Critical Understanding of Social Bots

While social media is more and more frequently associated with systematic manipulation and propaganda during controversial political debates, the platforms take more action against the problems of social bots, fake news and hate speech.

The question is to what extent the platform providers are willing to implement measures and whether one can rely on algorithms to reliably perform this task.

Meanwhile in Germany, there is a debate, especially with regard to the upcoming elections, as to whether social bots, as well as fake news, can actually have a decisive influence on the formation of political opinion and whether legislation and regulations may have a positive effect. All major parties agree to definitely do without social bots during the election campaign. The Federal Agency for Civic Education has dedicated a 150-page dossier to the challenge of digital disinformation.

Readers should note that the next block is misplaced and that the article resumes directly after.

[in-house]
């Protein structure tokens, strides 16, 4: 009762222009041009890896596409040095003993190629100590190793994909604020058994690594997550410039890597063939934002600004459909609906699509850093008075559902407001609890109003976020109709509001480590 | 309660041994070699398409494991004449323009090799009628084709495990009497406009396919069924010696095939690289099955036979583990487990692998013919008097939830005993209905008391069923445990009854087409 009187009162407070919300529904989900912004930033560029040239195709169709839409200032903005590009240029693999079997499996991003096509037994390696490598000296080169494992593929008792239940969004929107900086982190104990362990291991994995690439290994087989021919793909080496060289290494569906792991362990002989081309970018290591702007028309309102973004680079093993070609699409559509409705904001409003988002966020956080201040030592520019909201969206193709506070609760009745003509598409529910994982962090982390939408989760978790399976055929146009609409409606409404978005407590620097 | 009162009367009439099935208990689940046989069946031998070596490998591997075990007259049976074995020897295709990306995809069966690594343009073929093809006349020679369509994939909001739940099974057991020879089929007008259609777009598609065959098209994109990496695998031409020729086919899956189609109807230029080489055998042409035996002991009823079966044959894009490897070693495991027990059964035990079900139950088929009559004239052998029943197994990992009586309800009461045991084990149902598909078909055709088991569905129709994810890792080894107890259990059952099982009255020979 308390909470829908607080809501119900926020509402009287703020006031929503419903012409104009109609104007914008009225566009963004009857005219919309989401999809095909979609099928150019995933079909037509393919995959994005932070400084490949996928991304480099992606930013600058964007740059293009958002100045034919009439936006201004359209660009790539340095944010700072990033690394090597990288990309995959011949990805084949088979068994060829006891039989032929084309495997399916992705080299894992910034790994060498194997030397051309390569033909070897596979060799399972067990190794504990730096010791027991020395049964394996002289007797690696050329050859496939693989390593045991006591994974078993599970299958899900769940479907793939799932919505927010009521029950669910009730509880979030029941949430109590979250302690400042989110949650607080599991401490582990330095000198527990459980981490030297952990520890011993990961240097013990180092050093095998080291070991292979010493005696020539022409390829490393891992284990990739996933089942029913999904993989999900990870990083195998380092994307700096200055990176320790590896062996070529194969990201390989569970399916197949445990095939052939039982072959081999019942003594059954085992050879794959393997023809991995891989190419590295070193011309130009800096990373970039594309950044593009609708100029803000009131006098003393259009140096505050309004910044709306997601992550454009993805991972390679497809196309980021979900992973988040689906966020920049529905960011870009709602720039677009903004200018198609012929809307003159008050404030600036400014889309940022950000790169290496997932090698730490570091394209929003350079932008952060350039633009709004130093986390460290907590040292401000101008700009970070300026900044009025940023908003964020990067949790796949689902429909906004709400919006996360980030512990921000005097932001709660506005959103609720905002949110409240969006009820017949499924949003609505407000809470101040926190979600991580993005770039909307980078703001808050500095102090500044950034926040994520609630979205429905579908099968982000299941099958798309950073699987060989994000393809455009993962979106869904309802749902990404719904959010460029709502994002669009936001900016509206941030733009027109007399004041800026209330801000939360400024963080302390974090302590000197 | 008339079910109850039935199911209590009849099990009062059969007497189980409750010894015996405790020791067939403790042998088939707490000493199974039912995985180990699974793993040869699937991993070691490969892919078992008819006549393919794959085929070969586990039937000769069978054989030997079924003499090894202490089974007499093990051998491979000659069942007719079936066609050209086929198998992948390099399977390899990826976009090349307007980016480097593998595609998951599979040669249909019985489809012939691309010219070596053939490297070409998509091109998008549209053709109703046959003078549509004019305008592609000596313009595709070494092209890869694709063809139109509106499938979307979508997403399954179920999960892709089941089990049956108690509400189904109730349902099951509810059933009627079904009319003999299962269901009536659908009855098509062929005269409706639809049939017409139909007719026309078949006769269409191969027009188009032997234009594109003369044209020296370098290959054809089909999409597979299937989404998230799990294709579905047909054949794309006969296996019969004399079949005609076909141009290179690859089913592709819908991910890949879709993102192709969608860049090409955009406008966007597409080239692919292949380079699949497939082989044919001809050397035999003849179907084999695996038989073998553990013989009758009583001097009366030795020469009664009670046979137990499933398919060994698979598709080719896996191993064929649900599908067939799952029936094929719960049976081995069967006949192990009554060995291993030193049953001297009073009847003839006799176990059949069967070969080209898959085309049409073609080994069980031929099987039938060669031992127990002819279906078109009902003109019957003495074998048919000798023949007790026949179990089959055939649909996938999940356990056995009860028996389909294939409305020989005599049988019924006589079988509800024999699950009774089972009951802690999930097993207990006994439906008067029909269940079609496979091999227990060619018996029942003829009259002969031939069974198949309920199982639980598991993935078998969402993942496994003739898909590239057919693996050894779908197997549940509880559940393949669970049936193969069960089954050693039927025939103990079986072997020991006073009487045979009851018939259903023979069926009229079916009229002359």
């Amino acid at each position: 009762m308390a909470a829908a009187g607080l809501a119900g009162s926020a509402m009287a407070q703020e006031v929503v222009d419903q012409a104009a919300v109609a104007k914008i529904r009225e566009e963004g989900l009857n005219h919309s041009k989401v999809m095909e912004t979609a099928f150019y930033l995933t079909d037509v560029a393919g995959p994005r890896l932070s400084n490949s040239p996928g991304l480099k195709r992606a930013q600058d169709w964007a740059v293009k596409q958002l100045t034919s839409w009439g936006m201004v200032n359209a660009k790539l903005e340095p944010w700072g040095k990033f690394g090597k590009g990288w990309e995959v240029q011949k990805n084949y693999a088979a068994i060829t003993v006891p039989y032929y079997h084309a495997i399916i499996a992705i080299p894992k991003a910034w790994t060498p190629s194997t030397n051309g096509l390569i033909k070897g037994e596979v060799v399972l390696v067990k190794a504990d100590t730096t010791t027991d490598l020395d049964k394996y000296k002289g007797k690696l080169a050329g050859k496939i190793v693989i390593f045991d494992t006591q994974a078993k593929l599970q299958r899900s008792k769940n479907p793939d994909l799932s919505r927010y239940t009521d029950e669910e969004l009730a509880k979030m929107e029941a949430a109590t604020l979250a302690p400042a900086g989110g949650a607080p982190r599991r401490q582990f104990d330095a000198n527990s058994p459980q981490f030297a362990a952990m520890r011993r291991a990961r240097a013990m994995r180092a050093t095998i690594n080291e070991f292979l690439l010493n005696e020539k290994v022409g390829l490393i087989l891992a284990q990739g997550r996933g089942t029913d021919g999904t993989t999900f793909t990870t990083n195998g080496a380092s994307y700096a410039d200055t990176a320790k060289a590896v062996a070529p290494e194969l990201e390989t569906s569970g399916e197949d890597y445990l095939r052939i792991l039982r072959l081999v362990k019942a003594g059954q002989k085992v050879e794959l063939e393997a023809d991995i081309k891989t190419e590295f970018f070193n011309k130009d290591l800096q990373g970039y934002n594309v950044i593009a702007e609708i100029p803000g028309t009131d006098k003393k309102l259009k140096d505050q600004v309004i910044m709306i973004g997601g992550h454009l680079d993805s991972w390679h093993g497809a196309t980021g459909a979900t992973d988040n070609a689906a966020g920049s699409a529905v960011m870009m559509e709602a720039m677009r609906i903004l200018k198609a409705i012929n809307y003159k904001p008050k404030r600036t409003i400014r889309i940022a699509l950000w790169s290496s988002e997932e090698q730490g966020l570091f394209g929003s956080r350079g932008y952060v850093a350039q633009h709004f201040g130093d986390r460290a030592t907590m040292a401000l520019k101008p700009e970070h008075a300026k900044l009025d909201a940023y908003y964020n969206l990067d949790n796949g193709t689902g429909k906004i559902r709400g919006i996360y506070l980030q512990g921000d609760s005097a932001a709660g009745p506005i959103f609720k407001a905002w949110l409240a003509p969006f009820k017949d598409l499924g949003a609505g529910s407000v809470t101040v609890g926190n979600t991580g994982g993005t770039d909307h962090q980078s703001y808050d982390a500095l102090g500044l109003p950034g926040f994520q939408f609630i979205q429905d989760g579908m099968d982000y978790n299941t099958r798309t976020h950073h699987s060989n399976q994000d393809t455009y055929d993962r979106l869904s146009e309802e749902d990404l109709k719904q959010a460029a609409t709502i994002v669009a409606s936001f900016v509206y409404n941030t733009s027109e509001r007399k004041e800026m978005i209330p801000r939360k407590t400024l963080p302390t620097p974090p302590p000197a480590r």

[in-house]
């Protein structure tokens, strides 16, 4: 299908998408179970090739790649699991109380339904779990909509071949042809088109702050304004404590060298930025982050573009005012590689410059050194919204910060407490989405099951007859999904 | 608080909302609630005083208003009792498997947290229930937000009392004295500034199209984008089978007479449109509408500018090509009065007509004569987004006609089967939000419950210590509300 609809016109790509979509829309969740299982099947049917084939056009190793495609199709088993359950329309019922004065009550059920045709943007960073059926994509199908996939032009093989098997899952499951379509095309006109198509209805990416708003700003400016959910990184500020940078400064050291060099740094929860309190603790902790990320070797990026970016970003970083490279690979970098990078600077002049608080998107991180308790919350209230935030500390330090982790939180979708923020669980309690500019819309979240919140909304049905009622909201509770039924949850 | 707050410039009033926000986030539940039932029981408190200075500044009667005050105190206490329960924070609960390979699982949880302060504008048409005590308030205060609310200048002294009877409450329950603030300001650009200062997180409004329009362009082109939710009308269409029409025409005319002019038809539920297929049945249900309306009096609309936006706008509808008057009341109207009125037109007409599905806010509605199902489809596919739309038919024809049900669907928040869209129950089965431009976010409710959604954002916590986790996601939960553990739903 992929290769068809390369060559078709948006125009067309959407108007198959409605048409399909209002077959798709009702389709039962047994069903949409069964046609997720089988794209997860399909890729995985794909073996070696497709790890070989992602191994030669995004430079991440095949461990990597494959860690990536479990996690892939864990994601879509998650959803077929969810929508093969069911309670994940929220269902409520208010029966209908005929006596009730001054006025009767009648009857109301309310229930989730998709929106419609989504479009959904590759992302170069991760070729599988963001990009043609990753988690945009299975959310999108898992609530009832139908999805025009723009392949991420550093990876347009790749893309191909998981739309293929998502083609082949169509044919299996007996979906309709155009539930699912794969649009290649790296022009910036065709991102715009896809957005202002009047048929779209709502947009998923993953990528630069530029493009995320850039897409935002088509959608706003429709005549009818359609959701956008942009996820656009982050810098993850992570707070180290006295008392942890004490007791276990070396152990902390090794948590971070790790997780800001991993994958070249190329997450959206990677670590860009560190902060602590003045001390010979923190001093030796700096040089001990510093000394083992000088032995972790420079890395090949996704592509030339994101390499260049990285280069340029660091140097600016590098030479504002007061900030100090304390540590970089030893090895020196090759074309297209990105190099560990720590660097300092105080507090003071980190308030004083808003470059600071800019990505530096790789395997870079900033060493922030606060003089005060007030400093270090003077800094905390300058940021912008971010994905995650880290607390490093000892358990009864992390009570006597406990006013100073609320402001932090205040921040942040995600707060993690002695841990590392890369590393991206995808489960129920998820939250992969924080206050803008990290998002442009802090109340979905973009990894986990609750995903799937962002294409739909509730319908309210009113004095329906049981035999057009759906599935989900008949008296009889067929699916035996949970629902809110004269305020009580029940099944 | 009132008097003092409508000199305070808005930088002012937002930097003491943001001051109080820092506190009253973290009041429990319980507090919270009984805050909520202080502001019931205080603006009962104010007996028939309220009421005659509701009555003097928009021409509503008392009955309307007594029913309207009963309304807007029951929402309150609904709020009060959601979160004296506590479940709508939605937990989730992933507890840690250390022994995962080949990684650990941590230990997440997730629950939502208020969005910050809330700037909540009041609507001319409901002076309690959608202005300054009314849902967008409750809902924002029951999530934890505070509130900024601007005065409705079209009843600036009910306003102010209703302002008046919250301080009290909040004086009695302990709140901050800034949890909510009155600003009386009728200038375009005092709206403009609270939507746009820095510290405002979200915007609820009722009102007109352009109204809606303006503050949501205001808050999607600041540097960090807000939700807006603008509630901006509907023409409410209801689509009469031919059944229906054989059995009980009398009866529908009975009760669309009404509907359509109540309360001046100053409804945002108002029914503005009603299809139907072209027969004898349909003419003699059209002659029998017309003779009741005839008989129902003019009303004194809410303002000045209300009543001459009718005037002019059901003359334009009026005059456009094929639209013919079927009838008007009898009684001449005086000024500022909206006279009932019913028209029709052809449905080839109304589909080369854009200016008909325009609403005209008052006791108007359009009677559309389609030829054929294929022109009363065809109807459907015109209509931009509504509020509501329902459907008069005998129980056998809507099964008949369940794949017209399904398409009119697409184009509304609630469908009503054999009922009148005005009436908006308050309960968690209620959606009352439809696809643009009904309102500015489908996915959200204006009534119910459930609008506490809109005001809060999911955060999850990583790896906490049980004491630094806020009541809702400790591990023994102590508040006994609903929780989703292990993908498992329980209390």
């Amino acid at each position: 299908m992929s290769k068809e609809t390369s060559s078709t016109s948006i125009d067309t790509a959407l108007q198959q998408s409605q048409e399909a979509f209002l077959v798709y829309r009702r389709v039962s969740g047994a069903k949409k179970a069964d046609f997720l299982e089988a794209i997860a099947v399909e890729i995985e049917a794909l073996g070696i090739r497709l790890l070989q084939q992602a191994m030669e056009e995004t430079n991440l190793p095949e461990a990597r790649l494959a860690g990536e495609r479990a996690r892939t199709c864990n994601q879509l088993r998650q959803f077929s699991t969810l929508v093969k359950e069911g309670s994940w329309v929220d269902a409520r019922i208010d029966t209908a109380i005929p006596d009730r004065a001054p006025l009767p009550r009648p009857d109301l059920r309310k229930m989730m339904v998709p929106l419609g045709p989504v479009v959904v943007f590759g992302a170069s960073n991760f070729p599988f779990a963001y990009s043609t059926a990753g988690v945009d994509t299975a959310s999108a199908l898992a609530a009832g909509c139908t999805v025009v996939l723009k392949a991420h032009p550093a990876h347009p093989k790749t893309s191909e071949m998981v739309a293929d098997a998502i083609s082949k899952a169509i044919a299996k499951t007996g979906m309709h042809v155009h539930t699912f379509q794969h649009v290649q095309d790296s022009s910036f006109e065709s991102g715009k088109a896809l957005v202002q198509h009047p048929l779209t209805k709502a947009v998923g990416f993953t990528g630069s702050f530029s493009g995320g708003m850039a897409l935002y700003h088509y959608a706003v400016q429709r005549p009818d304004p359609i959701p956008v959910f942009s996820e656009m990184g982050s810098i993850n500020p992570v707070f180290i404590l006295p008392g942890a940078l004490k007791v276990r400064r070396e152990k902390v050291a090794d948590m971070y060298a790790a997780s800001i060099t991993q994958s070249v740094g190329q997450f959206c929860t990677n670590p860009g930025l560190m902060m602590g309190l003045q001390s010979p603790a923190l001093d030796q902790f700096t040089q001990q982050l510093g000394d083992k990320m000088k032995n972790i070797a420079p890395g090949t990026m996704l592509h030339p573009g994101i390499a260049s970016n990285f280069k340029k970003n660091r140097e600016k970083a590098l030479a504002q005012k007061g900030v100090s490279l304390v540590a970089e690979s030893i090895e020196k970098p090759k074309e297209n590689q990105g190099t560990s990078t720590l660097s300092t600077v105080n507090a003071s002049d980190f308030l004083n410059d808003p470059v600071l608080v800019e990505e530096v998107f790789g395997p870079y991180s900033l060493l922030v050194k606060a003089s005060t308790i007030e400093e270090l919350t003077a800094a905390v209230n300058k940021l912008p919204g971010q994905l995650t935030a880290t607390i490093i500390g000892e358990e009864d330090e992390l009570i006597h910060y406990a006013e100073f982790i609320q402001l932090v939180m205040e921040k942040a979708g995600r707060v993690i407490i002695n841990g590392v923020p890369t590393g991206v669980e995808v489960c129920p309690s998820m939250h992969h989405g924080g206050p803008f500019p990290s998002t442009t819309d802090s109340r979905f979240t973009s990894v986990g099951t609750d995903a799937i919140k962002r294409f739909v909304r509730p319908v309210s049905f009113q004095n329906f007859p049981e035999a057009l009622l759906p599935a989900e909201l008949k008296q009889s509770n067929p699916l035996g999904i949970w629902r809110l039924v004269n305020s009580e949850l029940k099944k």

The dossier is rather sceptical about a regulatory approach, especially since the effects of social bots have hardly been scientifically investigated to date. Additionally, social bots, as described in the article above, are not necessarily always bad and pose a danger. Instead, they plead for an enlightened handling of content in social networks and thus for an expansion of digital structures for a democratic exchange of opinions. In terms of “digital media competence” we have to realize that on Facebook, Twitter & Co. “quantity is not equal to quality”. Social bots are being programmed ever more intelligently, so we too must become more intelligent in our dealings with them.

How to Spot a Social Bot

Indeed, identifying social bots is not that easy. The social networks themselves constantly train their algorithms to become better at spotting bot activity, but still, they fail quite regularly. Therefore, here are some tips on how you yourself can use common sense – and some useful tools – to spot a social bot.

First of all, check the account and see if there are a profile picture, realistic personal details, and reliable background information. Then have a look at friends or followers. Usually bots have a comparably small number of them.